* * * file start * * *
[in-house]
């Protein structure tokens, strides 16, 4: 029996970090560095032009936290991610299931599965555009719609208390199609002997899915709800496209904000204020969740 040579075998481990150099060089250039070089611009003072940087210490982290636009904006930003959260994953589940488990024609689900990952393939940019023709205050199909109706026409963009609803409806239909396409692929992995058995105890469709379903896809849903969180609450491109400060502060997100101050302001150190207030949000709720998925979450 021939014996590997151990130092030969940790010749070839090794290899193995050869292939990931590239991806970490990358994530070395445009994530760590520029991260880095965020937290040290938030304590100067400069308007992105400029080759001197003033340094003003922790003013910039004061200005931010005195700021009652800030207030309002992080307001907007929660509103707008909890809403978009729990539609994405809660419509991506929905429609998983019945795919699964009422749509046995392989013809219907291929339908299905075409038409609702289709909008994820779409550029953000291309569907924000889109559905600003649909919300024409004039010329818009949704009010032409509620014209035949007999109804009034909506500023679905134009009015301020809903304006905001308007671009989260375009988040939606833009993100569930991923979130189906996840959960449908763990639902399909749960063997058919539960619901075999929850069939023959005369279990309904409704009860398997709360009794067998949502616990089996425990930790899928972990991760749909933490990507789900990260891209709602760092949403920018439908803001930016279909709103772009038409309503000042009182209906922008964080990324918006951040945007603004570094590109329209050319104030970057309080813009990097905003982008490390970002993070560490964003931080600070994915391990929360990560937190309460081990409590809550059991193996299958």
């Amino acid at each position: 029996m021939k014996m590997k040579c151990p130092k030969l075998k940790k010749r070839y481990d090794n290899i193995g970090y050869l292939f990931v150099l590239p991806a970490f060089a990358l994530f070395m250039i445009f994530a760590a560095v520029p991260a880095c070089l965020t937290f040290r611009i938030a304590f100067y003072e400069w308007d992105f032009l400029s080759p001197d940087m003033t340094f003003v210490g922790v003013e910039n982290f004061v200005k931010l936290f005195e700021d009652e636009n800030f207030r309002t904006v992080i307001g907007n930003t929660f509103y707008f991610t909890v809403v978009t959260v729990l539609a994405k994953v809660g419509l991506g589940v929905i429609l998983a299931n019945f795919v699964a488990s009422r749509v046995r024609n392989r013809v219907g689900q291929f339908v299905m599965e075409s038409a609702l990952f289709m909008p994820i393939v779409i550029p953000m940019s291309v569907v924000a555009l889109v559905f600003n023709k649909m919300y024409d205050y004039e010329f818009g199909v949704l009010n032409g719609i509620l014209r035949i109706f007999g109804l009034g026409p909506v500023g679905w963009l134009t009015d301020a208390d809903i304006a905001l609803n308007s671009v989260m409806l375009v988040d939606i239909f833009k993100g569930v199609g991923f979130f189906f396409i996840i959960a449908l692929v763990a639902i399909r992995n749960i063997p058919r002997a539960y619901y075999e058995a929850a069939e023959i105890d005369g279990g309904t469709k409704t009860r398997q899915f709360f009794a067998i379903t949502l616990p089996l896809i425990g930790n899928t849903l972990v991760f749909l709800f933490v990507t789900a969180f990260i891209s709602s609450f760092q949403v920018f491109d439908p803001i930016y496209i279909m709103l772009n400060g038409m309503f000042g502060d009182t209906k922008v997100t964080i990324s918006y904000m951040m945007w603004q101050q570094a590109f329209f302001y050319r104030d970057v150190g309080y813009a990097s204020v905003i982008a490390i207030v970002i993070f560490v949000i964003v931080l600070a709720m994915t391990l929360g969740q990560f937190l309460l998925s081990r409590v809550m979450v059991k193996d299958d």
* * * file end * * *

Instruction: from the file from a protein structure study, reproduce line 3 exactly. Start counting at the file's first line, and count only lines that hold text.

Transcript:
């Amino acid at each position: 029996m021939k014996m590997k040579c151990p130092k030969l075998k940790k010749r070839y481990d090794n290899i193995g970090y050869l292939f990931v150099l590239p991806a970490f060089a990358l994530f070395m250039i445009f994530a760590a560095v520029p991260a880095c070089l965020t937290f040290r611009i938030a304590f100067y003072e400069w308007d992105f032009l400029s080759p001197d940087m003033t340094f003003v210490g922790v003013e910039n982290f004061v200005k931010l936290f005195e700021d009652e636009n800030f207030r309002t904006v992080i307001g907007n930003t929660f509103y707008f991610t909890v809403v978009t959260v729990l539609a994405k994953v809660g419509l991506g589940v929905i429609l998983a299931n019945f795919v699964a488990s009422r749509v046995r024609n392989r013809v219907g689900q291929f339908v299905m599965e075409s038409a609702l990952f289709m909008p994820i393939v779409i550029p953000m940019s291309v569907v924000a555009l889109v559905f600003n023709k649909m919300y024409d205050y004039e010329f818009g199909v949704l009010n032409g719609i509620l014209r035949i109706f007999g109804l009034g026409p909506v500023g679905w963009l134009t009015d301020a208390d809903i304006a905001l609803n308007s671009v989260m409806l375009v988040d939606i239909f833009k993100g569930v199609g991923f979130f189906f396409i996840i959960a449908l692929v763990a639902i399909r992995n749960i063997p058919r002997a539960y619901y075999e058995a929850a069939e023959i105890d005369g279990g309904t469709k409704t009860r398997q899915f709360f009794a067998i379903t949502l616990p089996l896809i425990g930790n899928t849903l972990v991760f749909l709800f933490v990507t789900a969180f990260i891209s709602s609450f760092q949403v920018f491109d439908p803001i930016y496209i279909m709103l772009n400060g038409m309503f000042g502060d009182t209906k922008v997100t964080i990324s918006y904000m951040m945007w603004q101050q570094a590109f329209f302001y050319r104030d970057v150190g309080y813009a990097s204020v905003i982008a490390i207030v970002i993070f560490v949000i964003v931080l600070a709720m994915t391990l929360g969740q990560f937190l309460l998925s081990r409590v809550m979450v059991k193996d299958d």